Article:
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Researchers develop fire extinguishing lithium-ion battery

It looks like we may not need to worry about exploding lithium-ion batteries in the future as a group of researchers have developed a new battery with a built-in fire extinguisher, cutting off the possibilities of fires right at the source. Exploding batteries have been a bit of a hot button topic recently, following Samsung’s recall of the Galaxy Note 7 but this prototype is designed to stop melt-downs before they cause serious damage.

Researchers at Stanford University have developed a lithium-ion battery within a shell made of triphenyl phosphate, which is a flame-retardant chemical. By using this, if a battery reaches a temperature of 150 degrees Celsius, the plastic will melt and the chemical will be released to ensure no fire spreads.

melting-iphone-510x0

The research was published in Science Mag, pointing out that while energy densities of batteries continue to increase “safety problems remain a big issue, significantly hindering their further practical applications”. It goes on to outline exactly how the mechanism works:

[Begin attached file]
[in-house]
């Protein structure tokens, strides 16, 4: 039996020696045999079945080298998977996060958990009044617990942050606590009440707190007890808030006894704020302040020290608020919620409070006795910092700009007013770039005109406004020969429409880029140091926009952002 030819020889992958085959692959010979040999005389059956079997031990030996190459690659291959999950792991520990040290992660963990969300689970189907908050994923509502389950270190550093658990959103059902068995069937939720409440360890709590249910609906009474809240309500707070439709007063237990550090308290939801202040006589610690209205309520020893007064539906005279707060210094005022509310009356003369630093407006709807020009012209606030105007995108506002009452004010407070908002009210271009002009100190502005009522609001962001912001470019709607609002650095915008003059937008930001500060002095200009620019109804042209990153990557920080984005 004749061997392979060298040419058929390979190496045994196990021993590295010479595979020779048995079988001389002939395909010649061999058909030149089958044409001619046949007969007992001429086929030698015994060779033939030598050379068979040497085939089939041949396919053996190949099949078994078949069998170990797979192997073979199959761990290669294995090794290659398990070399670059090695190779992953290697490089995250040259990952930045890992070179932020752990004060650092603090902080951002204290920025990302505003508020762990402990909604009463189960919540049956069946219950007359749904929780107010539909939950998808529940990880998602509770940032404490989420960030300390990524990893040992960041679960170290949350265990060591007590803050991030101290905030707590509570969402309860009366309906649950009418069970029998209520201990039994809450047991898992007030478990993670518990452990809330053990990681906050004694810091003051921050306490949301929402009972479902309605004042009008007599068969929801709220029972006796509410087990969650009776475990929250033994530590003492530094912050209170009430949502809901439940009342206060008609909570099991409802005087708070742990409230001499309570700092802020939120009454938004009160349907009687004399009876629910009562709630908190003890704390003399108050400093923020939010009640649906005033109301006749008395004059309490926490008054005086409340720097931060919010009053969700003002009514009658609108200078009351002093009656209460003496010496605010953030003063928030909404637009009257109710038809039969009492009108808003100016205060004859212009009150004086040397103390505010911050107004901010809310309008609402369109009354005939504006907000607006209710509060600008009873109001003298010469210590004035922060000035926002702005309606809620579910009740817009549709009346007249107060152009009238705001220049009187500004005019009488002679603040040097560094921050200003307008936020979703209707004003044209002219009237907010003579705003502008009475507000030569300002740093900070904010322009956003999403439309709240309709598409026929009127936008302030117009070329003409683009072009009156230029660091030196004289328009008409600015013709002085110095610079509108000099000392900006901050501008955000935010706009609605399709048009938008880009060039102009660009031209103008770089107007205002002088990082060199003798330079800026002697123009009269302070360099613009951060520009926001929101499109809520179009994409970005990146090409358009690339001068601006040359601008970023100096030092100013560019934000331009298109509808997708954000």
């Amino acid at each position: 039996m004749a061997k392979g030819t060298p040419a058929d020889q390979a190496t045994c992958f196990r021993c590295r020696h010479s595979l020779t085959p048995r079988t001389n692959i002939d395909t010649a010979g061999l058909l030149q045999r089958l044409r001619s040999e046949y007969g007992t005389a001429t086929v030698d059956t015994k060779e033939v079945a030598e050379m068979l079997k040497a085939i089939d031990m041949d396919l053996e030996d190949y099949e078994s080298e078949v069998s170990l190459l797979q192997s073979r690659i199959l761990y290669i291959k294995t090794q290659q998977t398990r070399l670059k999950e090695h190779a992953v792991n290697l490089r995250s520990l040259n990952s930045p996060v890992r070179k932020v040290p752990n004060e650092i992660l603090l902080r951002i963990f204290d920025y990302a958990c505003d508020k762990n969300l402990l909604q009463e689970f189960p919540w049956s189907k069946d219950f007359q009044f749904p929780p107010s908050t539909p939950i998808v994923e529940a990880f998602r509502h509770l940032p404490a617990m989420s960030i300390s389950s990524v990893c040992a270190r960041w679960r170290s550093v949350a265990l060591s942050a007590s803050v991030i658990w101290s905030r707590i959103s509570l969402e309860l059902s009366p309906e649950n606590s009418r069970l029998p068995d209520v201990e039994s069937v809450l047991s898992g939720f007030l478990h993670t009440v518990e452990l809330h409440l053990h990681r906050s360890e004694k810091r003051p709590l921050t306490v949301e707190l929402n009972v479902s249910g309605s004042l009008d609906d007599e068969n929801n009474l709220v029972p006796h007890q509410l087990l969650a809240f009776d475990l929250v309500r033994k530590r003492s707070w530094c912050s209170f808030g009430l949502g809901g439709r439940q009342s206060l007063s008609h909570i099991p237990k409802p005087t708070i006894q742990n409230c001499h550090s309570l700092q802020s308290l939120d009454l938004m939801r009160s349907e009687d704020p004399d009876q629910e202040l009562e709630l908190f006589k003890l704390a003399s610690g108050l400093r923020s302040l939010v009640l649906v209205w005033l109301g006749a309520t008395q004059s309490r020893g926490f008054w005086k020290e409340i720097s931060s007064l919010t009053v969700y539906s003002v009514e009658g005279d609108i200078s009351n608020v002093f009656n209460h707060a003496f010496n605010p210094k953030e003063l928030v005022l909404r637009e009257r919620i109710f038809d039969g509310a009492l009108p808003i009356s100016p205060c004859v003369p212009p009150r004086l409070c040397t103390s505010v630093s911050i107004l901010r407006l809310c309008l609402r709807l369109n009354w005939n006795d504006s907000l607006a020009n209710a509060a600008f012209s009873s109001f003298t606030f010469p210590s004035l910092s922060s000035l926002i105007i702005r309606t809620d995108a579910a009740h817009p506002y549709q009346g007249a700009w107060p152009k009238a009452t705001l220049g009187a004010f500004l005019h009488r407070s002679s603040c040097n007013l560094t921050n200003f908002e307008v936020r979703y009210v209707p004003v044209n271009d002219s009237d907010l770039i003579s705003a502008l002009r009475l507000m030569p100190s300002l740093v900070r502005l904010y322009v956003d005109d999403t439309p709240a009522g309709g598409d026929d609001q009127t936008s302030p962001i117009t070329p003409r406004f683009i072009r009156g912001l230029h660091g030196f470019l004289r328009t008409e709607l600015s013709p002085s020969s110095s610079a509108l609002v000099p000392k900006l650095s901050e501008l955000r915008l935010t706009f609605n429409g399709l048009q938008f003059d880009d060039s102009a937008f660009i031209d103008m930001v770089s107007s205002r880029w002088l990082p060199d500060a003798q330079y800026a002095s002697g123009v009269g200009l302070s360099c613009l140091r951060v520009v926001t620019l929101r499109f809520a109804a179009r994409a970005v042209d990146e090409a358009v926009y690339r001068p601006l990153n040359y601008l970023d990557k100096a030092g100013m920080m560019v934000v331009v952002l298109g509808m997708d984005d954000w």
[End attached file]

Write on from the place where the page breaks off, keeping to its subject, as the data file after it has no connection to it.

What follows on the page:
“During thermal runaway of the lithium-ion battery, the protective polymer shell would melt, triggered by the increased temperature, and the flame retardant would be released, thus effectively suppressing the combustion of the highly flammable electrolytes.”

Obviously, this doesn’t mean your smartphone won’t break if it is fitted with a dodgy battery, or if the battery overheats due to a poor cable or power source. However, this prototype could stop potential battery problems from causing serious damage to people or property. It is important to note that this doesn’t just apply to smartphones either, while the Galaxy Note 7 is the most recent example of batteries going wrong, other products in the past have also been considered as dangerous, including EE’s power bars from a couple of years back.

KitGuru Says: This is all prototype technology right now, so it isn’t something that will necessarily be put into use by companies soon. However, it seems like a smart safety precaution for battery makers to consider.

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